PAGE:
| 3:19 pm on Sep 20, 2010 (gmt 0)|
| 5:56 pm on Sep 20, 2010 (gmt 0)|
Wow that is a steep price for a company that is pulling in 20 million/profit a year. That is 32x annual profit.
The revenue multiple is more reasonable (about 5X).
This is interesting because I'm in talks to sell one of my sites and the firm keeps on harping on sticking to a 4-5X multiple of my revenue, but my site is 99% profit off those revenues... So in my opinion it is worth a higher multiple.
This potential sale surely proves my point.
| 8:26 pm on Sep 20, 2010 (gmt 0)|
|Total revenues for the second quarter of 2010 were $28.1 million, a 21% increase from $23.2 million in the prior year period. |
Record Adjusted EBITDA: $11.7 million in second quarter...
Net income for the second quarter of 2010 was $4.6 million...
Total monthly unique visitors to the Company's network of websites grew to a monthly average of 62 million in the second quarter of 2010.
| 1:02 am on Sep 21, 2010 (gmt 0)|
Some of their showcase sites like Loan.com, Autos.com.. Alexa shows rank at over 100K+ for those sites.. hrmmmm not many visitors...
| 2:52 am on Sep 21, 2010 (gmt 0)|
Loans and cars are two extremely tough nuts to crack if you're needing natural search traffic, the competition is extreme and if it wasn't hard enough to get top rankings for related terms search companies position themselves between the sponsored links and top natural spot.
| 2:57 am on Sep 21, 2010 (gmt 0)|
They do own vBulletin but also an awful lot of bad websites that they appeared to have paid too much for if you go back through their historical PR section. Looks to me like they have made lots of acquisitions with earn outs or even keeping the individual webmaster on board which surely is going to be problematic at some point. This one made me chuckle "puppydogweb"!
| 11:04 am on Sep 21, 2010 (gmt 0)|
They seem to gave a pretty high overhead for running a hundred websites that largely are organic and many user-generated in nature.
| 11:43 am on Sep 21, 2010 (gmt 0)|
They also own "FlyerTalk.com". By some independent accounts, it is the most profitable forum on the web by an order of magnitude. eg: take all of INETs other forums combined, and they don't make as much as FT. Flyer talk is the Hope Diamond of web forums.
INET's real expertise is in running forums profitably. They have acquired under producing site after site and turned them around over just a couple of years. There are no issues in doing that. You need look no further than WebhostingTalk and Abestweb.Com. Both have been acquired and both are running good after the take over.
| 11:58 am on Sep 21, 2010 (gmt 0)|
I've heard the same about the FlyerTalk. It appears to be what all community driven sites aspire to be. Quite an achievement.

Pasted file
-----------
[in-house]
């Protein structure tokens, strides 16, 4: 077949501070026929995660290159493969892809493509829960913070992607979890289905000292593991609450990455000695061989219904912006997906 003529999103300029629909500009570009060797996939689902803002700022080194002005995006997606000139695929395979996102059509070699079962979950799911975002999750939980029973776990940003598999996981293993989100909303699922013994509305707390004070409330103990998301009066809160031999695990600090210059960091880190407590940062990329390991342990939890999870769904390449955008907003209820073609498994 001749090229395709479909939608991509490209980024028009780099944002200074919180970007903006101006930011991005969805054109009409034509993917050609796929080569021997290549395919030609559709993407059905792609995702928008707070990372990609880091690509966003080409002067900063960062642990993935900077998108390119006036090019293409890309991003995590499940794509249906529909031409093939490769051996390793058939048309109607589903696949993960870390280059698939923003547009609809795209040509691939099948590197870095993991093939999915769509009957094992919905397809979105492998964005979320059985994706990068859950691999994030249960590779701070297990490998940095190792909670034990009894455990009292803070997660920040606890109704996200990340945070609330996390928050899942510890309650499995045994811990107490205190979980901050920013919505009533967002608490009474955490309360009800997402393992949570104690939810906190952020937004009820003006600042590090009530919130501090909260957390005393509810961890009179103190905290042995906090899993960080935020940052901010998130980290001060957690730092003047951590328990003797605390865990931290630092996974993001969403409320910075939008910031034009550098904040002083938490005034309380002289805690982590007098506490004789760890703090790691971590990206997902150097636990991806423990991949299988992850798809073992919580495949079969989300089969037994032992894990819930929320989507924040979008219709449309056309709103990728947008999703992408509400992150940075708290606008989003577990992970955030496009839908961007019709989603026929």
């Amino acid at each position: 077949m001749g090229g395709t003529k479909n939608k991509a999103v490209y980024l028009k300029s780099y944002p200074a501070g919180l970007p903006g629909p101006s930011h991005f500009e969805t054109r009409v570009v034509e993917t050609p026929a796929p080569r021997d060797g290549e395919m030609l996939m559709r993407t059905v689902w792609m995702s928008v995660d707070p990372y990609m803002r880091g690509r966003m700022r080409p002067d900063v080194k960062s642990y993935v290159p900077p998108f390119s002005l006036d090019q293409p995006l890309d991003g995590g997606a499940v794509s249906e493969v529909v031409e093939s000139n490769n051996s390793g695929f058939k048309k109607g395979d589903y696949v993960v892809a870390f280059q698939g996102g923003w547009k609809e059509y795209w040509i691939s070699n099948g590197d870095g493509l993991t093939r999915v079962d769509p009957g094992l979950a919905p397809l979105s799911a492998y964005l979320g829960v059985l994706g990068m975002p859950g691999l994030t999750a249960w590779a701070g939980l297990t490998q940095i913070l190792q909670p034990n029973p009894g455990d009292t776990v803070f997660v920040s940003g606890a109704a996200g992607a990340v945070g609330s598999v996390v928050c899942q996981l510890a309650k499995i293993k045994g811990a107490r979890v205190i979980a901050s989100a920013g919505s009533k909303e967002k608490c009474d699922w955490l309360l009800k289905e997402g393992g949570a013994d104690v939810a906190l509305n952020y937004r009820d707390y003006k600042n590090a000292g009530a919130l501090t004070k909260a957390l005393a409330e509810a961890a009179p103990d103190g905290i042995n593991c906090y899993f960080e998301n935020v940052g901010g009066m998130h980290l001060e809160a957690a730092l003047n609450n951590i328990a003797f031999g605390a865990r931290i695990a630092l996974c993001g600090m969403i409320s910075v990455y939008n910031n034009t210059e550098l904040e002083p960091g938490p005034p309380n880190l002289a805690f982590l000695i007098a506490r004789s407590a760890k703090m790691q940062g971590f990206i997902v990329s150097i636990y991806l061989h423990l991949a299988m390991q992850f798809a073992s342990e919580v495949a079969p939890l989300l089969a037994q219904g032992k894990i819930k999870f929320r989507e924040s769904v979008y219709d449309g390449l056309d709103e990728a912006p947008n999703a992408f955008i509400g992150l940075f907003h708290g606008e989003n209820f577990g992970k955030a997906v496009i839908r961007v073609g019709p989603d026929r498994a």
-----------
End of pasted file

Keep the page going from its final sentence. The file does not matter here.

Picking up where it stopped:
Don't get me wrong, I am a huge fan of Internet Brands, and thought Bob Brisco's sessions at Pubcon were the most interesting sessions I've seen in my 3 years of going to Pubcon. Very happy for them to get such a great purchase price.
| 2:02 pm on Sep 21, 2010 (gmt 0)|
This should be inspiration to community builders!
1) Yes, it IS possible to monetize a community.
2) If you create a successful community, others will see value in it. (Sometimes.)
Well done, Bob & IB!
| 4:31 am on Sep 22, 2010 (gmt 0)|
I have read many complaints from site owners that sold to I Brands: one sites went downhill, two they (claim that they) were cheated out of their fair share. See one for example [flyertalk.com...]
Overall I think they lost a lot of money, Carsdirect alone had gotten hundreds of millions, at least $310m, in venture capital.
Bret, unless you know it for sure, I have a feeling that WebhostignTalk makes a fortune and probably more than FT. Hosting ads pay a lot!
| 4:59 am on Sep 22, 2010 (gmt 0)|
Brett, I think you're making an assumption on that trademark topic. I happen to personally know a guy who sold a big site to them. Things didn't work out 100% as they were supposed to but things were "close" by the time the contract was all said and done.
I've been approached by them too, interested in buying my largest site. Sorry but I've been running it for 10 years and every year is $$ better than the last. I can easily keep it going another 10 years, I figure. Not worth the "quick bucks" to be made by selling out.
You can pretty much find a "the new site sux" thread at most of the forums that they bought out and took over. I can give specifics here but I'd rather not.
| 9:57 am on Sep 22, 2010 (gmt 0)|
|They do own vBulletin but also an awful lot of bad websites that they appeared to have paid too much for if you go back through their historical PR section. Looks to me like they have made lots of acquisitions with earn outs or even keeping the individual webmaster on board which surely is going to be problematic at some point. This one made me chuckle "puppydogweb"! |
Have you seen the vBulletin customer forums lately? It's a sinking ship.. people are leaving for other software in droves.
| 10:45 am on Sep 22, 2010 (gmt 0)|
>> It's a sinking ship.. people are leaving for other software in droves.
I'm afraid this acquisition will drive more customers like, who were hoping they'd get their act together and produce a 4.0 which was just as functional as their 3.0 software.
With a new transition, I can see an even bigger loss of focus.
Awesome job on the community side though..
| 11:42 am on Sep 22, 2010 (gmt 0)|
Lets see, you take stock at $3-$5 per share and it sells at $13.50. Ya, I think those guys that sold sites to IB are probably pretty happy with a 3 to 4 fold increase in their stocks net worth overnight.